I think my solution is to refrain from assumptions altogether when I'm in public. I'll stop playing along with other's comments about her getting married one day, or meeting a man, or whatever. At home, I'll adopt new words into my vernacular with her. I'll illustrate differences through play — I can show her two girl Barbies kissing and two Ken dolls kissing.
This is Offbeat Families's archive of parenting dilemmas posts.
saw my son with a mug of hot cocoa, piled high with marshmallows of course, concentrating furiously over his newest level of Angry Birds. As if in a mental split screen, I also saw him running around the ski lodge, frantically calling for my husband while nearby adults tried to help.
Most parents discuss a lot of firsts their kids may experience with anticipation — first steps, first words, and so on. I'm pretty sure most of us aren't counting down the days until our child screams "I HATE YOU!" at us, but I love the solution this mom came up with: if your kid says she hates you, just go out and get her a cake.
I think a lot of parents have those "I swear I will NEVER do that to my child" rules and this has always been one of those concerns for me. My experience of exclusion and embarrassment has made me want to treat every child I come in contact with as an equal.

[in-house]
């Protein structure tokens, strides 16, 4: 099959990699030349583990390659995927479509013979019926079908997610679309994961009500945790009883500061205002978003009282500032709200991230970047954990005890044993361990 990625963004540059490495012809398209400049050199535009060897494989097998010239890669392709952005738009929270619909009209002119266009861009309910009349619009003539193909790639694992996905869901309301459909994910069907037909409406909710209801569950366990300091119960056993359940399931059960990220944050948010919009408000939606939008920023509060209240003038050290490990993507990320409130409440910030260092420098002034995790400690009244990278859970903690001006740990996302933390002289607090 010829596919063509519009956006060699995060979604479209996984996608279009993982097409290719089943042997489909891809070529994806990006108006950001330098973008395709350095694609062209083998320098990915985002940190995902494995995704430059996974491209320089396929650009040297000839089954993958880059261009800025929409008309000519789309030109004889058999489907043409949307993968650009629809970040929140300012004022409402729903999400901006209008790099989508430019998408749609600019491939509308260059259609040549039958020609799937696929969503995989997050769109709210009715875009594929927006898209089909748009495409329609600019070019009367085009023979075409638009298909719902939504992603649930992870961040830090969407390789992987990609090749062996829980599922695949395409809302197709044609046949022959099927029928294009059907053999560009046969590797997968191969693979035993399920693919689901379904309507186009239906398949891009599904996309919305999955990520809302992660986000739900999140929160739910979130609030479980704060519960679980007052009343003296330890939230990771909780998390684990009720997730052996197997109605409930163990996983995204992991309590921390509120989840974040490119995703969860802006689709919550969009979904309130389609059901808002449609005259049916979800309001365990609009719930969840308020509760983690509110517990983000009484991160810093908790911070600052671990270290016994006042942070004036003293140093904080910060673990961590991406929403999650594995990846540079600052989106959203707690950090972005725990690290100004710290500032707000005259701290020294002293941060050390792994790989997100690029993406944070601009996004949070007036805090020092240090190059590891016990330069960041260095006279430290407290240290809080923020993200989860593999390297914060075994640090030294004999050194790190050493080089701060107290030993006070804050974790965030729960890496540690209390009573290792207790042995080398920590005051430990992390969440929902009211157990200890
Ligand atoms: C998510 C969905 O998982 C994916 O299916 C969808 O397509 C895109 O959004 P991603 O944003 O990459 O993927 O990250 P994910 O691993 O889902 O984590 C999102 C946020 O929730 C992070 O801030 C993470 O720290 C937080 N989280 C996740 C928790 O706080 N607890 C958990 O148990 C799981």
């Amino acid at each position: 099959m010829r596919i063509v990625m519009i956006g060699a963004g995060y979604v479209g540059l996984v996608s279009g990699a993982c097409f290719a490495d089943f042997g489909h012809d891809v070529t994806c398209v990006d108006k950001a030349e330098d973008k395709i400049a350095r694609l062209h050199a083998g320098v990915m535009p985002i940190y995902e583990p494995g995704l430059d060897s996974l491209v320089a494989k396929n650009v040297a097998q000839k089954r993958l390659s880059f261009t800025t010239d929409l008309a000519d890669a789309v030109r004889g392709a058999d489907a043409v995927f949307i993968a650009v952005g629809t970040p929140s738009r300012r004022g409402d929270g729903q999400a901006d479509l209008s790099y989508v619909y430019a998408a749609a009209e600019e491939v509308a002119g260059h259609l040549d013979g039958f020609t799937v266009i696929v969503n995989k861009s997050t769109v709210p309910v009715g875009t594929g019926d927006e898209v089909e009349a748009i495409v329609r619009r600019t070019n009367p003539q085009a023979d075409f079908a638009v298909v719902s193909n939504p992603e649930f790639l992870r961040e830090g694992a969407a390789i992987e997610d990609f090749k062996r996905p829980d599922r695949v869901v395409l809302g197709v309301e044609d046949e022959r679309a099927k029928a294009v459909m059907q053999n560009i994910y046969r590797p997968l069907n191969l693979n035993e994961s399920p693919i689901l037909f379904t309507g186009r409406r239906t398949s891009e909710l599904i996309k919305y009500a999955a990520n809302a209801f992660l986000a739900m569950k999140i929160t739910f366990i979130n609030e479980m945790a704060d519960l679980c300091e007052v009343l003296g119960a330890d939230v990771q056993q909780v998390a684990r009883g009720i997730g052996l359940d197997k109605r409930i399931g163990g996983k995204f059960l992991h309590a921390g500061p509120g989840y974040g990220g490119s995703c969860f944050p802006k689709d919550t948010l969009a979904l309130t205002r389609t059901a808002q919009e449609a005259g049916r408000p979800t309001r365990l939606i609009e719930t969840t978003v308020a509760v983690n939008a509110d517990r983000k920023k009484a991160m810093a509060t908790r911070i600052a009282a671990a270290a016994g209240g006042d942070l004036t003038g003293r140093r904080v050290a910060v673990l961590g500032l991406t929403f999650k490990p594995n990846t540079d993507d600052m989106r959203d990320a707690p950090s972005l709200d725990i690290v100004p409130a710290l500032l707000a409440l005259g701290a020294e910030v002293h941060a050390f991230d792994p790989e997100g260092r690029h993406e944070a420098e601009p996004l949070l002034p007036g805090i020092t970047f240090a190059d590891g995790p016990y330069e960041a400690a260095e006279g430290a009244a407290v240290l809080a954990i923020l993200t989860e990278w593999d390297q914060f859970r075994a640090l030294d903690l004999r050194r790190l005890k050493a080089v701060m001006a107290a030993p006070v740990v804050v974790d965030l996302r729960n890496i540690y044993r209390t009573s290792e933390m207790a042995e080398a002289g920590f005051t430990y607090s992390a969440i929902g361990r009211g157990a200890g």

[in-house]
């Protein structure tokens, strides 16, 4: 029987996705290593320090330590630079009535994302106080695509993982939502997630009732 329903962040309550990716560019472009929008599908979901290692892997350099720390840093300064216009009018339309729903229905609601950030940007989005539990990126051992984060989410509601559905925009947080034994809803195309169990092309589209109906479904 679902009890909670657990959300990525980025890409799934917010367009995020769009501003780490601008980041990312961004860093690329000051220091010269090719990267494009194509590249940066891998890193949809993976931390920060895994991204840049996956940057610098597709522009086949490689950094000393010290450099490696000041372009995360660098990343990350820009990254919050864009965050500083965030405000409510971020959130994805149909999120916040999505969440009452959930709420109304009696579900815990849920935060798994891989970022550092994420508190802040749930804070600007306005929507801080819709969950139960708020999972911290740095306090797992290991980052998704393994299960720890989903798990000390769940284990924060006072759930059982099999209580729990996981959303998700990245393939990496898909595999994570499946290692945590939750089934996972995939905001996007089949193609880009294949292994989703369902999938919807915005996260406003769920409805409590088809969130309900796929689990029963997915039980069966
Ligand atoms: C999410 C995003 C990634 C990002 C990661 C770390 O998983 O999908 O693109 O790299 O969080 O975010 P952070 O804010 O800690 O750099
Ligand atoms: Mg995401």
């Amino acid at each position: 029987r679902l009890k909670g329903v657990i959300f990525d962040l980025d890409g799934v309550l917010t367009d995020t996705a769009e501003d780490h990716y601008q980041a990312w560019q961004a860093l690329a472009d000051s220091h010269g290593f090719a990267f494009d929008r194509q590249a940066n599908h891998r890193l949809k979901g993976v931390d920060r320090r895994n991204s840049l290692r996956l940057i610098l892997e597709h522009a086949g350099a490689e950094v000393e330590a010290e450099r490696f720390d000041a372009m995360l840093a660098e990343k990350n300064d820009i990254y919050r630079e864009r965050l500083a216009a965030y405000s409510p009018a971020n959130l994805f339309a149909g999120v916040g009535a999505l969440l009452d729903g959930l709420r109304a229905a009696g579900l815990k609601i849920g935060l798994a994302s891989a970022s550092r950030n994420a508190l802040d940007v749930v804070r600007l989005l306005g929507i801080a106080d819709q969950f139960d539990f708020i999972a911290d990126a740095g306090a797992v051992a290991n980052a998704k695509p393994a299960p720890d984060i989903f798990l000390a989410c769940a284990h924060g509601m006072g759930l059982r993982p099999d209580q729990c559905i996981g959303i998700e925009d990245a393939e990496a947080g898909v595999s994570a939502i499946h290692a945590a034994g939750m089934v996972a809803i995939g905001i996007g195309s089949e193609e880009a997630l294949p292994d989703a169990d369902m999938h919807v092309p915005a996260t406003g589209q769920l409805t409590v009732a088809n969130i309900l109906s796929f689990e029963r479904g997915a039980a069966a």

I married a wonderful fella and his two daughters last June. We both feel like the four of us are doing fairly well with the transitions, and now it looks like we're adding to our family in October. The girls knew we hoped to, which meant that they were not surprised when we told them. They weren't enthusiastic, either. I'm not expecting them to be, at least not yet, but I am curious about how best to proceed.
It is somewhat hard to begin this story because it could start in so many places. Like when I was younger and my theatre teacher told me to grow my hair out because I needed to look more "feminine;" or the countless times I have seen ads, commercials, or any other media outlet showing beautiful women with equally gorgeous, flowing hair. It could also start when we found out my mom had cancer, although she was more frightened about losing her breasts than her hair. Most recently my four-and-a-half-year-old daughter, Olivia, came home from her preschool and announced she needed to have long hair to be "pretty" and it wouldn't hurt if I could put her in a dress for school. Initially I didn't think much of that comment, but it bothered me.
One summer evening, I piled the kids into the car for a pre-bed ice cream run. As we're waiting in an impossibly long drive thru line, my 4 year old pipes up from the backseat, "Mommy, turn this music down. I need to talk about things."
I cooperate and turn the radio off, asking what she wants to talk about.
"Let's talk about babies."
My son's first birthday is fast approaching, and I am debating whether or not to make him a cake. He hasn't eaten anything with sugar (other than the sugars naturally found in fruit and breastmilk) and I would like to keep it that way as long as possible.